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More S&P 500 companies are providing guidance on expected earnings per share as they report their second quarter earnings than last quarter, plus more are beating estimates, FactSet data shows.

By the numbers: During the Q1 earnings season, 185 S&P 500 companies withdrew or did not provide annual EPS guidance, while only 100 companies provided guidance.

  • So far — based on the 128 S&P 500 companies that reported results for Q2 through Friday — 60 (47%) commented on EPS guidance for the current year.
  • Of these 60 companies, 32 (53%) said they would not provide EPS guidance or confirmed a previous withdrawal of guidance.
  • 10 companies that withdrew or did not provide guidance during the Q1 earnings season provided guidance for Q2.

Where it stands: For the Q2 earnings season, 26% of S&P 500 companies have reported. Of these companies:

  • 81% beat their EPS estimate.
  • 2% matched their EPS estimate.
  • 17% missed their EPS estimate.

This is an improvement from Q1 when 63% of companies beat earnings estimates, 5% matched and 31% missed estimates, FactSet senior earnings analyst John Butters says.

But, but, but: Earnings are expected to decline 42.4%, year over year. That's an improvement from an expected 44% decline last week but would still represent the worst quarter since Q4 2008.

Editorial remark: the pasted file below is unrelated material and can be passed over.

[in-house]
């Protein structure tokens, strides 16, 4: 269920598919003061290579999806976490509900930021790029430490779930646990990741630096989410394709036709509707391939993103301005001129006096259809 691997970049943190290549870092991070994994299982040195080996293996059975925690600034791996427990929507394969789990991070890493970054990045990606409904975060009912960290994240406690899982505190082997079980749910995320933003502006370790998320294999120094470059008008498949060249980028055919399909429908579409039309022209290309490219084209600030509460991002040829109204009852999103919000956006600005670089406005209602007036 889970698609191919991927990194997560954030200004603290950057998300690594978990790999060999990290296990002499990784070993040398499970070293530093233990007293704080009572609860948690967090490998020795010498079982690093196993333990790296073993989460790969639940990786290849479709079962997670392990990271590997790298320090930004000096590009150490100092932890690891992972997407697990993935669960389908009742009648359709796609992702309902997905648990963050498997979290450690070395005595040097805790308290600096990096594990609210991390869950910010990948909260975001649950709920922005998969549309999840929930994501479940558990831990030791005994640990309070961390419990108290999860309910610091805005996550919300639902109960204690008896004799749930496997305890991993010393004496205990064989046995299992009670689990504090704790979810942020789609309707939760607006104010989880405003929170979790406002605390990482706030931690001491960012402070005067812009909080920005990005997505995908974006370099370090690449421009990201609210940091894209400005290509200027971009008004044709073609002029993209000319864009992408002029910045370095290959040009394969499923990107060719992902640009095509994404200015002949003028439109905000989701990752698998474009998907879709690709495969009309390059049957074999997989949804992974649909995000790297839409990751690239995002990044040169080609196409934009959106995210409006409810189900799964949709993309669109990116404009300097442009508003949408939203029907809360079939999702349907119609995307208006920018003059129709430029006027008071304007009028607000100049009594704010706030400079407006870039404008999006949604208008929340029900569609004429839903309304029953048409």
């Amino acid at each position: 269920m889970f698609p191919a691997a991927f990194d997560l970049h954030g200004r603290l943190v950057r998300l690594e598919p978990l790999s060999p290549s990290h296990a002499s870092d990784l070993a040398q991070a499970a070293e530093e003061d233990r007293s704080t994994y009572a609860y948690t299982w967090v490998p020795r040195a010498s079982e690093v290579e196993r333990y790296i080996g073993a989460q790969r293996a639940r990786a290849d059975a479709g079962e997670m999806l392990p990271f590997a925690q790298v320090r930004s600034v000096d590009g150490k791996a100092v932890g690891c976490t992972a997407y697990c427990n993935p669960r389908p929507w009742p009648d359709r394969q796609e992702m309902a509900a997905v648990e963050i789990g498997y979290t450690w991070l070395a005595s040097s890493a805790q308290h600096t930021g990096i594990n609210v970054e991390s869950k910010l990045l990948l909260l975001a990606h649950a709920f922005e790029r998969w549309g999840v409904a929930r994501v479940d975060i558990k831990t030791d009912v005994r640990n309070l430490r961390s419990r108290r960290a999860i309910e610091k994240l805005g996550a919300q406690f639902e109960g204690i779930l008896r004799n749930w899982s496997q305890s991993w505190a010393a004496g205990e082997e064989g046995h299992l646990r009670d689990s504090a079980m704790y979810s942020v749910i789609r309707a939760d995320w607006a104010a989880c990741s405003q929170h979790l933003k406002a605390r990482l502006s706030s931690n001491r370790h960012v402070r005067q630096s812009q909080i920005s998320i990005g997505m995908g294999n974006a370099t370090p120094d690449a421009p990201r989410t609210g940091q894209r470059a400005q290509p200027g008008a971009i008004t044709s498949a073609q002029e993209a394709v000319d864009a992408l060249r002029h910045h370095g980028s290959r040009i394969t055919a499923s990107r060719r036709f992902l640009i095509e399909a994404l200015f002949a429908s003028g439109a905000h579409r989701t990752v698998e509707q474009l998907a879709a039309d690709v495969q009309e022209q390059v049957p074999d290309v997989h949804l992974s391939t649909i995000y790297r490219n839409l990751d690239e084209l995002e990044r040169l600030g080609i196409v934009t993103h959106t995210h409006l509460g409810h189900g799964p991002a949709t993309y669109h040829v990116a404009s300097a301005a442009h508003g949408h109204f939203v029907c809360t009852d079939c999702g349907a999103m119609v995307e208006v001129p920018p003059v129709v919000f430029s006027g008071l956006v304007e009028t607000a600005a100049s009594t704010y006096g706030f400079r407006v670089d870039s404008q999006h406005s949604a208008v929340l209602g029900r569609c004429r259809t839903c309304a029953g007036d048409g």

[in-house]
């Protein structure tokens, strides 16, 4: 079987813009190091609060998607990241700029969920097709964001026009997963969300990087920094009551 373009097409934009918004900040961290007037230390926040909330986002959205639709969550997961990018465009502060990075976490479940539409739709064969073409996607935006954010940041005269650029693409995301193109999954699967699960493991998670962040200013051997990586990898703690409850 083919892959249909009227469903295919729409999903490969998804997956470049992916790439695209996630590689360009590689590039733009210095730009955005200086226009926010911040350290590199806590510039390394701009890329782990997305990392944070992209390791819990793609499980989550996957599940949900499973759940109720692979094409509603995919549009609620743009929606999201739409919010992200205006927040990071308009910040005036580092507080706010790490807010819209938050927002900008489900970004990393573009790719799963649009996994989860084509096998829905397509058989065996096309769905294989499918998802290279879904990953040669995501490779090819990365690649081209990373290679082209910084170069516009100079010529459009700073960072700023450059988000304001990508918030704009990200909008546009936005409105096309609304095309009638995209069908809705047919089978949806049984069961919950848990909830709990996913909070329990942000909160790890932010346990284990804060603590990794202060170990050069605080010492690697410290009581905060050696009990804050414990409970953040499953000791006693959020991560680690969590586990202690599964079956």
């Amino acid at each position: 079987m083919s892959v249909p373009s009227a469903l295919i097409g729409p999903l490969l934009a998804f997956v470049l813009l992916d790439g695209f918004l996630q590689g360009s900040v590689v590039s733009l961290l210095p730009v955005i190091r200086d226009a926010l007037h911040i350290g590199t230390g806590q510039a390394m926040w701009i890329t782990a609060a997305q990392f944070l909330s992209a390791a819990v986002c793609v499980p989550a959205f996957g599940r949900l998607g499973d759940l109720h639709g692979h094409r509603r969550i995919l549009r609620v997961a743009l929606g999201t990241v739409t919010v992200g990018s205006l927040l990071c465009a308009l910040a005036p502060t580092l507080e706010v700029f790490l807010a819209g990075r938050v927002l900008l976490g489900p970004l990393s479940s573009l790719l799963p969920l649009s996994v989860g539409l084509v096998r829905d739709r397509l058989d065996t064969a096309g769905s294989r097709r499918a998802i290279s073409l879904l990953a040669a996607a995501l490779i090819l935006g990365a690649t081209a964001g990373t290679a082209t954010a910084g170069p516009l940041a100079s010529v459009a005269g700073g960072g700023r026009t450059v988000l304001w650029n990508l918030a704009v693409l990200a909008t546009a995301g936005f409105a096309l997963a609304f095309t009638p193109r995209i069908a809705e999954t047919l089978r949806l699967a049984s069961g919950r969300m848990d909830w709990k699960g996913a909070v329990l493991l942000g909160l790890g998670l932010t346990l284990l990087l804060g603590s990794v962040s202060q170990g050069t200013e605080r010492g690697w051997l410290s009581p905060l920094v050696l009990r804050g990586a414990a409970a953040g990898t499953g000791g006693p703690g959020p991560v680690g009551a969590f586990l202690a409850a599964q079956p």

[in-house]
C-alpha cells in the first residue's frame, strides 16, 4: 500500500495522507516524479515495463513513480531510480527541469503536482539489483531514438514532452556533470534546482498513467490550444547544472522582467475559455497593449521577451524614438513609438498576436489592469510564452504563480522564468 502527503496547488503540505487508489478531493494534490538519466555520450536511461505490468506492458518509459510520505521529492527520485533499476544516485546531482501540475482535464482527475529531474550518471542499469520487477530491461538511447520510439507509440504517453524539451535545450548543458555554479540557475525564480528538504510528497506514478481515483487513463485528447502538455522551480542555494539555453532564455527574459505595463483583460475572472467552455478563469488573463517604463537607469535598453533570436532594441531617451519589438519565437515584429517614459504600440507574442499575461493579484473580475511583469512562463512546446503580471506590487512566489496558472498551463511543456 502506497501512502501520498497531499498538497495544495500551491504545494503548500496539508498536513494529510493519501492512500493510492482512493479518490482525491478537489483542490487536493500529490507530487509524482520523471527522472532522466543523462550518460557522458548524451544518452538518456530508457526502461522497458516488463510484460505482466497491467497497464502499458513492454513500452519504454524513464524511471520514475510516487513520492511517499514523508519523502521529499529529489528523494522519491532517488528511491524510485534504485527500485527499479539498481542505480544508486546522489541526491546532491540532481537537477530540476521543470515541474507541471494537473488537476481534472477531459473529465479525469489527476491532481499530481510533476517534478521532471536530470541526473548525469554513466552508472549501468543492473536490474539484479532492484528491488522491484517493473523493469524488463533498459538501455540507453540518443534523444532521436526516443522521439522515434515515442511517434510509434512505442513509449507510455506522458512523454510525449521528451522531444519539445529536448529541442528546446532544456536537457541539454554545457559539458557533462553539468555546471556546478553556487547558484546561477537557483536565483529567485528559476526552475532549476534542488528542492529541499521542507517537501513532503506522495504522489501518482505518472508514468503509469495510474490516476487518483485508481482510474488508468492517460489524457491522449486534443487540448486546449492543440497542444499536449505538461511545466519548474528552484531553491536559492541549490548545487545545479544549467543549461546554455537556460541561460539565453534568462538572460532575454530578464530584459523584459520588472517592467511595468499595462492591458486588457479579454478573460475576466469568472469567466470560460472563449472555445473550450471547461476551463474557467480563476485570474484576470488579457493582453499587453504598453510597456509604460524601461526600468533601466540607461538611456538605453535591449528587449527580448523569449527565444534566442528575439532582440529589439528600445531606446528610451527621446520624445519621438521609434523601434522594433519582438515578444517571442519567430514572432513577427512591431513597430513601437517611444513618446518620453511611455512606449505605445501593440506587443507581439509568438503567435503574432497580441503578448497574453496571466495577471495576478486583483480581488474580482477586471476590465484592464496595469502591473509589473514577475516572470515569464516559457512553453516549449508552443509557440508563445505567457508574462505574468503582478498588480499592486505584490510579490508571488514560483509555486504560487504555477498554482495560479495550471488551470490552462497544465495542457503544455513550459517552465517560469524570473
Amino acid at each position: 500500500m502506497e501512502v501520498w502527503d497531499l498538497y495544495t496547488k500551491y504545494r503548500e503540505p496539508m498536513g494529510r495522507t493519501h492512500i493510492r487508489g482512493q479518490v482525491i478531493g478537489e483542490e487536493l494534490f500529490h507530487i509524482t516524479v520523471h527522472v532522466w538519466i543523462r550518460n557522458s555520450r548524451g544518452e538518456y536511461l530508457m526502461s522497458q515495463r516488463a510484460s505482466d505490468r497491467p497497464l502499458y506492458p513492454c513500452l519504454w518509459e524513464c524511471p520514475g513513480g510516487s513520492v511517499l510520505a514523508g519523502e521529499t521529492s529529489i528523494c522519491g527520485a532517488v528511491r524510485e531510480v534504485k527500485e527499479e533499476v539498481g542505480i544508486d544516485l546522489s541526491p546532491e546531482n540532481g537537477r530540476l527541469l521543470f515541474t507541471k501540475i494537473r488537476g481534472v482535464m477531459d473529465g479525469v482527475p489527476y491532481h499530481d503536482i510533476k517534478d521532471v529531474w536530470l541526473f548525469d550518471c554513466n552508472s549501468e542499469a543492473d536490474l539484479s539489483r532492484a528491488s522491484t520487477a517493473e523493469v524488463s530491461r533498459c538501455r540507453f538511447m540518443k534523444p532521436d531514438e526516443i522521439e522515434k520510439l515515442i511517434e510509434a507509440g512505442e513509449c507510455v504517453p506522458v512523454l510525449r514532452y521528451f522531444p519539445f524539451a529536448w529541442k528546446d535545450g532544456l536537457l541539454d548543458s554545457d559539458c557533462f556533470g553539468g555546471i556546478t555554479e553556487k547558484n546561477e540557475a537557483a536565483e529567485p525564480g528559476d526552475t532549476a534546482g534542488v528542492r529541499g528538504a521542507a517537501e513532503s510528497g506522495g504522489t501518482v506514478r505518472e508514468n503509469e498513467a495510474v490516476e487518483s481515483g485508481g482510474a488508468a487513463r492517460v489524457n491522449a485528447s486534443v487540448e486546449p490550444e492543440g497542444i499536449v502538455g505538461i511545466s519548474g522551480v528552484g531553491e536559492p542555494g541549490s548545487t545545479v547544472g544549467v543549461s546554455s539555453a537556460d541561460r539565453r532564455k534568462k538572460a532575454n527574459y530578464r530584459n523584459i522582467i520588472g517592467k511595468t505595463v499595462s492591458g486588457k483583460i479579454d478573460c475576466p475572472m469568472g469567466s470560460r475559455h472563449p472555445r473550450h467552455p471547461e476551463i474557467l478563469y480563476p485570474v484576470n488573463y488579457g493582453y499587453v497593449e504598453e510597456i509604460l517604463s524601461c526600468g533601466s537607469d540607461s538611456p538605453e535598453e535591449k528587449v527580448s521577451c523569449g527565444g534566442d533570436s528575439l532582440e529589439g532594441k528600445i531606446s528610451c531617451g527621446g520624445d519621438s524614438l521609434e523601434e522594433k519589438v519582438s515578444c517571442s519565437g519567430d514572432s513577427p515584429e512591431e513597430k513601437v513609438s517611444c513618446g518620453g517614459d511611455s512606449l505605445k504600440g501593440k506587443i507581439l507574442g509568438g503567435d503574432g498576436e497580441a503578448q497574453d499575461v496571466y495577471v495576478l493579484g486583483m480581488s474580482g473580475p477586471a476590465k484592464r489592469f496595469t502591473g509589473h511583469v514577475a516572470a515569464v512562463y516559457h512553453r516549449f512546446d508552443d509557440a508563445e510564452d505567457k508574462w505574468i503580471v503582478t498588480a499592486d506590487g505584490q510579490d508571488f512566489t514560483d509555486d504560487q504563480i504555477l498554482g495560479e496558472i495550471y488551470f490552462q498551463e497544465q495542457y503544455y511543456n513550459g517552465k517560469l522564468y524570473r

Go deeper

Oct 29, 2020 - Technology

Alphabet revenue up 14% after second-quarter slump

Illustration: Lazaro Gamio/Axios

Google parent company Alphabet beat Wall Street expectations in the third quarter of 2020, announcing total revenues of $46.2 billion with its shares rising more than 9% in after-hours trading.

Why it matters: The company rebounded with its revenue up 14% after a tough second quarter, when its saw its first-ever revenue decline attributable to a lowered advertising growth rate amid the COVID-19 pandemic.

Ina Fried, author of Login
Oct 30, 2020 - Economy & Business

The pandemic isn't slowing tech

Illustration: Eniola Odetunde/Axios

Thursday's deluge of Big Tech earnings reports showed one thing pretty clearly: COVID-19 may be bad in all sorts of ways, but it's not slowing down the largest tech companies. If anything, it's helping some companies, like Amazon and Apple.

Yes, but: With the pandemic once again worsening in the U.S. and Europe, it's not clear how long the tech industry's winning streak can last.

Amazon posts strong Q3 results despite ongoing pandemic costs

Photo: Ina Fassbender/AFP via Getty Images

With the pandemic driving consumers to shop online, Amazon beat analyst expectations on Thursday with its Q3 results, though its stock price didn't see much of a bump.

Why it matters: Despite incurring what it estimates was about $2.5 billion in pandemic-related costs during the quarter, Amazon's revenue grew 37% year-over-year to $96.1 billion and its profits to $6.3 billion, up 197% year-over-year.